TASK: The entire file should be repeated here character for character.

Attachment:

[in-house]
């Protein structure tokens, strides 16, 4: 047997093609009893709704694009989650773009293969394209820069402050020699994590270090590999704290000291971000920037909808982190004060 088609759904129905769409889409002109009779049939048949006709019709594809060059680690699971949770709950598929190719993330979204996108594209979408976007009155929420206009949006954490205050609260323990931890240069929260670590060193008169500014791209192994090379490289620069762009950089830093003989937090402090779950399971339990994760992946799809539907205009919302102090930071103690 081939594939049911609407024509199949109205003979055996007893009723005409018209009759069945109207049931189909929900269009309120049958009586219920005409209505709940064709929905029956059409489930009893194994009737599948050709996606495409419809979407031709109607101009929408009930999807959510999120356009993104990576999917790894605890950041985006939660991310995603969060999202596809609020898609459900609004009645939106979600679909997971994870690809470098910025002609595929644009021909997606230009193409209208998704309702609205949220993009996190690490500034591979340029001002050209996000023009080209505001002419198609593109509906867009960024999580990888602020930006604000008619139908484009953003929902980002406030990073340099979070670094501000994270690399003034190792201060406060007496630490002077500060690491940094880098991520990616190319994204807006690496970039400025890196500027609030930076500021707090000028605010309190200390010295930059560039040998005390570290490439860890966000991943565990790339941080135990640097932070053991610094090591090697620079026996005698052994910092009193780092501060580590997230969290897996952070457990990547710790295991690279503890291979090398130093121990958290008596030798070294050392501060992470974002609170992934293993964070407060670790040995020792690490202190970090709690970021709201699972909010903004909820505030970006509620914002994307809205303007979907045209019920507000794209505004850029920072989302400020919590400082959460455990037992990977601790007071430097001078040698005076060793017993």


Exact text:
[in-house]
């Protein structure tokens, strides 16, 4: 047997093609009893709704694009989650773009293969394209820069402050020699994590270090590999704290000291971000920037909808982190004060 088609759904129905769409889409002109009779049939048949006709019709594809060059680690699971949770709950598929190719993330979204996108594209979408976007009155929420206009949006954490205050609260323990931890240069929260670590060193008169500014791209192994090379490289620069762009950089830093003989937090402090779950399971339990994760992946799809539907205009919302102090930071103690 081939594939049911609407024509199949109205003979055996007893009723005409018209009759069945109207049931189909929900269009309120049958009586219920005409209505709940064709929905029956059409489930009893194994009737599948050709996606495409419809979407031709109607101009929408009930999807959510999120356009993104990576999917790894605890950041985006939660991310995603969060999202596809609020898609459900609004009645939106979600679909997971994870690809470098910025002609595929644009021909997606230009193409209208998704309702609205949220993009996190690490500034591979340029001002050209996000023009080209505001002419198609593109509906867009960024999580990888602020930006604000008619139908484009953003929902980002406030990073340099979070670094501000994270690399003034190792201060406060007496630490002077500060690491940094880098991520990616190319994204807006690496970039400025890196500027609030930076500021707090000028605010309190200390010295930059560039040998005390570290490439860890966000991943565990790339941080135990640097932070053991610094090591090697620079026996005698052994910092009193780092501060580590997230969290897996952070457990990547710790295991690279503890291979090398130093121990958290008596030798070294050392501060992470974002609170992934293993964070407060670790040995020792690490202190970090709690970021709201699972909010903004909820505030970006509620914002994307809205303007979907045209019920507000794209505004850029920072989302400020919590400082959460455990037992990977601790007071430097001078040698005076060793017993």